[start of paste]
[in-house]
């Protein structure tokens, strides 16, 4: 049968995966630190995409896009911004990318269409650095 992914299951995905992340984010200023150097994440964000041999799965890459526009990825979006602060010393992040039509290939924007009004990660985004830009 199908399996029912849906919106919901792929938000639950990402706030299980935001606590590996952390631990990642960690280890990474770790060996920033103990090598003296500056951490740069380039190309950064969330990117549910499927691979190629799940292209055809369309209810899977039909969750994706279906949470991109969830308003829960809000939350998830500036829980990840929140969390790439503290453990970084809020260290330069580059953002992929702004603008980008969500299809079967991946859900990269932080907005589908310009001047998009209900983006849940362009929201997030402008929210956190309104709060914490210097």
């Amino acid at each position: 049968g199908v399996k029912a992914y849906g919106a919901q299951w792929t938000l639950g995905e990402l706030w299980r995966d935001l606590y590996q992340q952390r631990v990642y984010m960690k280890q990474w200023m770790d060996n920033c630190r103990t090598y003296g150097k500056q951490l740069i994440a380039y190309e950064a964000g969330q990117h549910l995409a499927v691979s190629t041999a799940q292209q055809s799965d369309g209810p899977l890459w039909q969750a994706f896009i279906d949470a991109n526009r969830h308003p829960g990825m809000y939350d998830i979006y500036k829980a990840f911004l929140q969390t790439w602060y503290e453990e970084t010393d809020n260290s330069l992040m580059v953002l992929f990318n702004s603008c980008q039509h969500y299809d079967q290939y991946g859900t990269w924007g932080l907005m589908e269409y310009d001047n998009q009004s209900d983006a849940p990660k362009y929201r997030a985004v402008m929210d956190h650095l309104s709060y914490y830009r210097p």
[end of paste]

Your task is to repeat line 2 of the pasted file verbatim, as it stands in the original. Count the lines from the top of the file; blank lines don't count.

């Protein structure tokens, strides 16, 4: 049968995966630190995409896009911004990318269409650095 992914299951995905992340984010200023150097994440964000041999799965890459526009990825979006602060010393992040039509290939924007009004990660985004830009 199908399996029912849906919106919901792929938000639950990402706030299980935001606590590996952390631990990642960690280890990474770790060996920033103990090598003296500056951490740069380039190309950064969330990117549910499927691979190629799940292209055809369309209810899977039909969750994706279906949470991109969830308003829960809000939350998830500036829980990840929140969390790439503290453990970084809020260290330069580059953002992929702004603008980008969500299809079967991946859900990269932080907005589908310009001047998009209900983006849940362009929201997030402008929210956190309104709060914490210097």